The sumo statue sat next to the tenth jump on course, with horses approaching it from behind. They rounded a corner to see a very unusual crouching predator with arms outstretched. Worse, the predator was hunkering below the height of the jump, as if ready to bite the horse’s belly as he soared over the rails. Riders claim the statue was visually realistic, and when horses are galloping toward a big jump, their excellent senses of smell are impaired by wind. They wouldn’t have accurate information as to whether this odd being smelled like a person, but it sure looked like one. All the horses could detect was an enormous crouching human predator, set to spring forward or upward at any moment.
What prey brain could ignore that? I would argue: None. It’s true that some of the horses did not visibly spook from the statue. There’s a reason for that—I’m getting there—but it’s also true that riders on site saw and felt many horses shy away, violently at times.
In addition to their wide range of perception and reactive hard wiring, horse brains process objects in a very different way than human brains do. Our noggins use an automatic process called categorical perception to group similar objects together. Once we know the common features of the group, our brains do not have to interpret each feature every time we are faced with a new instance of the object.
Statues, for example, have common features: they are not real, they cannot move, they look like the animals or humans they represent, they have no animal smell, and they tend to be large and heavy. Using the features common to the category of statues, human brains assume that each instance will follow the same basic rules. Is it a statue? Yep. OK, then no worries: it can’t move or attack. This process of human categorical perception is completely automatic: we are not aware of its existence, do not feel its mental operation, and can not stop it from occurring. Most people have trouble understanding it even after it's been explained.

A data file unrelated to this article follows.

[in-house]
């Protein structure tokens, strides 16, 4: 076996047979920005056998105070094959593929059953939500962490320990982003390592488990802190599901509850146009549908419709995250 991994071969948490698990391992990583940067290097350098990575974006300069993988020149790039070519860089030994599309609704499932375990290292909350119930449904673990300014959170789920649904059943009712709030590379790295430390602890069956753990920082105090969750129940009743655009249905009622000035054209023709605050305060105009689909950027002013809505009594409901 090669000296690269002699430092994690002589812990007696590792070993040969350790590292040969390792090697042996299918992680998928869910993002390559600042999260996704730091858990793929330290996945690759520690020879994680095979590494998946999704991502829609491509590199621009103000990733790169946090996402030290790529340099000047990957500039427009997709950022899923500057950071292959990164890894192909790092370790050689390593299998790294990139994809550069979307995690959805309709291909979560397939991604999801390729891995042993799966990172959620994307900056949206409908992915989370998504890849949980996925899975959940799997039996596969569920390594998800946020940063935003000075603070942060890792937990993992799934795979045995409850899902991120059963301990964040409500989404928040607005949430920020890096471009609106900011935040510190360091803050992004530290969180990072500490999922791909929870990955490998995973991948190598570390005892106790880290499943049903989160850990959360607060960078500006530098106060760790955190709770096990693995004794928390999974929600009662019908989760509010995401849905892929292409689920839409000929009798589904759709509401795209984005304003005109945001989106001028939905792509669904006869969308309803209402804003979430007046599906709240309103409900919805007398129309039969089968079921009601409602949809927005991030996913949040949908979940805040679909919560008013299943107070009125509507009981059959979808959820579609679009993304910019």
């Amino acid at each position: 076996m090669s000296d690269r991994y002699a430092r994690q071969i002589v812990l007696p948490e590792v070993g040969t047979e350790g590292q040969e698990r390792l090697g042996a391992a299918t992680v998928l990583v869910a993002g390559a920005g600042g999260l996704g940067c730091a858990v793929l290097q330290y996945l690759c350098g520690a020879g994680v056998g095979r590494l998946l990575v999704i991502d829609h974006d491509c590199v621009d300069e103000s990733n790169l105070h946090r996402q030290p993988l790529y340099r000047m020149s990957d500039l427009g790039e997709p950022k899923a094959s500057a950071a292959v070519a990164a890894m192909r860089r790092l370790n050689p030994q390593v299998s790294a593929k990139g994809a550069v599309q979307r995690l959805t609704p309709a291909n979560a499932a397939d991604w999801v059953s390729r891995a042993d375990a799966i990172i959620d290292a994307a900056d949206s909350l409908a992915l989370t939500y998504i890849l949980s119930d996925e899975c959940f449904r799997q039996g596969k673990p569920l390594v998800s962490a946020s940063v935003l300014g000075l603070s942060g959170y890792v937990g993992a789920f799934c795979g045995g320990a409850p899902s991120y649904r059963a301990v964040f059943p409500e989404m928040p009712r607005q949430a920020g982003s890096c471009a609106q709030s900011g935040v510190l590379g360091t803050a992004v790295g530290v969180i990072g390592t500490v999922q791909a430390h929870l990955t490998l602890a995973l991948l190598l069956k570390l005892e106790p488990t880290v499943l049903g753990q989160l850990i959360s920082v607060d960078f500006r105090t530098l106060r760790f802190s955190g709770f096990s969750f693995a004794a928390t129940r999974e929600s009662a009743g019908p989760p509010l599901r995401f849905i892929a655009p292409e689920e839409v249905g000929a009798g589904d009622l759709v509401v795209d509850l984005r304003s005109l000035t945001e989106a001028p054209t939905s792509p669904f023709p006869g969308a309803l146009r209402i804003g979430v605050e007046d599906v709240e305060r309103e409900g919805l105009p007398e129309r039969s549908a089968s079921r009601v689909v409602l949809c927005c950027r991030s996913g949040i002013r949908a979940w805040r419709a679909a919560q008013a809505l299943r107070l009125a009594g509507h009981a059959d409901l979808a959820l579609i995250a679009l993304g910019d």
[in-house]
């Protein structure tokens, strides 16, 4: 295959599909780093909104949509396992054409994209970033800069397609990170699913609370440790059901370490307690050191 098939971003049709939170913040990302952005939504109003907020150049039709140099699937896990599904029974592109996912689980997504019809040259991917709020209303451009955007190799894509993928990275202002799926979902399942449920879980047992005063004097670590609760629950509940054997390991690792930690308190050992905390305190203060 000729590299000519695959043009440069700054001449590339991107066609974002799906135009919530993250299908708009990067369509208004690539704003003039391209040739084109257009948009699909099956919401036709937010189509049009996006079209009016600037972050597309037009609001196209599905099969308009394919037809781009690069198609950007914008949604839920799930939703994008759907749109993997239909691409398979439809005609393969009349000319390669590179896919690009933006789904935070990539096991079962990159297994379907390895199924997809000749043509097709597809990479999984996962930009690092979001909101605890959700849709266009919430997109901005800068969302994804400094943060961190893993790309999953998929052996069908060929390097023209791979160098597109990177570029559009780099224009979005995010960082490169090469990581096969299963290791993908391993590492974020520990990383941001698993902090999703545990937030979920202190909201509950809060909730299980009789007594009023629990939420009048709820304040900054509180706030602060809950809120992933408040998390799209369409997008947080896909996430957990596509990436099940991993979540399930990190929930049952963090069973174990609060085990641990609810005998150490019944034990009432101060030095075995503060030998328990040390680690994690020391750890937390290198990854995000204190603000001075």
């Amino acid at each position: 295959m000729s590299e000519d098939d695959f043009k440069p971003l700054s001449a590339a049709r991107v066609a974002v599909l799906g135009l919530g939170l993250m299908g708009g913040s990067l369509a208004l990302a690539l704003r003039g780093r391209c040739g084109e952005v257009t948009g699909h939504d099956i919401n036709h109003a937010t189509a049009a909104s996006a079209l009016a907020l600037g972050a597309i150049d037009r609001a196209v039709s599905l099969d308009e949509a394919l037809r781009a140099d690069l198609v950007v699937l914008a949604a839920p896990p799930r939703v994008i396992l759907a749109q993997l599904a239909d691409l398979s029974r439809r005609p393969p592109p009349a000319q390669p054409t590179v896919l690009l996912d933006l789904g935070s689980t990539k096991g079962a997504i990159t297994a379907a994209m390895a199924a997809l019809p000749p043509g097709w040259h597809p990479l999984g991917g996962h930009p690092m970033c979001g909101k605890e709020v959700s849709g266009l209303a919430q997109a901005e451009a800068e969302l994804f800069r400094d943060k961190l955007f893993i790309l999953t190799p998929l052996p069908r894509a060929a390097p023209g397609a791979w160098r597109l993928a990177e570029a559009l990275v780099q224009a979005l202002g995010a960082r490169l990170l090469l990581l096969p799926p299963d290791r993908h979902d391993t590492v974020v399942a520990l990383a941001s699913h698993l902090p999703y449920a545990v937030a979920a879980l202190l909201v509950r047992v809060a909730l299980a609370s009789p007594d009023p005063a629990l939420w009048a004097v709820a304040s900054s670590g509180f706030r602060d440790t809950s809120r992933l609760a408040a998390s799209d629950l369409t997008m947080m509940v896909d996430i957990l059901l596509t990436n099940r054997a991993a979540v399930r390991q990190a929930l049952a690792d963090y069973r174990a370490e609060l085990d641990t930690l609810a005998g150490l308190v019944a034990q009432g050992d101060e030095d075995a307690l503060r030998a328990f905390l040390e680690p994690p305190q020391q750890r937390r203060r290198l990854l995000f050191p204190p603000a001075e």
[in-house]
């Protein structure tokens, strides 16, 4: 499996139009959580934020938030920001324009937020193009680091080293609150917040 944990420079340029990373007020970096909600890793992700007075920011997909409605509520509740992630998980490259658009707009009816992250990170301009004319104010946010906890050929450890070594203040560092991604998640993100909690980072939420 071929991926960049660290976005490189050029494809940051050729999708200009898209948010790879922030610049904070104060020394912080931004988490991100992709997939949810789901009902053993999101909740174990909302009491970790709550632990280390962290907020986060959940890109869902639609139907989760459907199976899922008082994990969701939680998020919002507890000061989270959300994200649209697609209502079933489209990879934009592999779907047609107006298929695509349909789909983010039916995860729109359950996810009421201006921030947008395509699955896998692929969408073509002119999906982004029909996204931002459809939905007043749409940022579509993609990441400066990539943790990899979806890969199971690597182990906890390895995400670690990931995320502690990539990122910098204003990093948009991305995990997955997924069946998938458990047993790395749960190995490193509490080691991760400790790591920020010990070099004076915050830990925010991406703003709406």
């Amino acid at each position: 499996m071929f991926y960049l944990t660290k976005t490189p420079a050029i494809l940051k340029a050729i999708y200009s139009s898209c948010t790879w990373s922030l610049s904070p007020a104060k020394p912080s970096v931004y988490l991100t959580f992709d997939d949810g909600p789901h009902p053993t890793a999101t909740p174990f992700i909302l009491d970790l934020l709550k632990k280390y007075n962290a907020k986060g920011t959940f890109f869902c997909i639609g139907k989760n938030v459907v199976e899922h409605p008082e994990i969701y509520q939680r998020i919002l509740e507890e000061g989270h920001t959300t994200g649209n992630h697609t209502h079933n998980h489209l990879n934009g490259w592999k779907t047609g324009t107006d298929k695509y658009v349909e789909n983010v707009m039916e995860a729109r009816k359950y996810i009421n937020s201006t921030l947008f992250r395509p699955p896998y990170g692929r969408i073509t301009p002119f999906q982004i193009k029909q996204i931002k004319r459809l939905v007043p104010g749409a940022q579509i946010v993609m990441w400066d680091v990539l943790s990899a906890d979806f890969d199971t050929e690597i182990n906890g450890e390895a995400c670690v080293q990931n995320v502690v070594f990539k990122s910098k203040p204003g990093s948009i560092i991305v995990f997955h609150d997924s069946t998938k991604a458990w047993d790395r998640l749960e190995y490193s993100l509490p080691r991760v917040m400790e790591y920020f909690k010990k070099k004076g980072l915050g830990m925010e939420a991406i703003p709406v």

Here’s the rub: Horse brains do not have categorical perception. To a horse, every new instance of a group is a brand new object. Nothing is known about it. Not only is each statue processed separately, but even each view of one statue requires independent handling by the prey brain. Riders often become frustrated with young horses who have passed an object many times but suddenly shy when approaching it from a new angle. To the human brain, it’s the same object. Risk has already been assessed and denied. To the equine brain, it’s a brand new object with a brand new potential for risk.
So why didn’t all the Tokyo show jumpers shy from the sumo wrestler? Because of differences in their backgrounds, training, and genetics. Horses can be taught to accept multiple views of new objects with relative calmness; it just takes time and good training. Their brains are still reacting internally, but their external behavior has been altered. Horses who are older, more experienced, and more trusting of their riders are less likely to display outward fear of a new object.
Eventually, the sumo wrestler statue was removed from the Olympic jumping course, and we can only hope that course designers will abandon such ideas in the future. The physical and mental health of the world’s finest horse-and-human teams deserve as much. Any self-respecting prey animal is going to dislike a large crouching predator with arms stretching out toward his belly.
Now, about that wrestler who walked into a bar…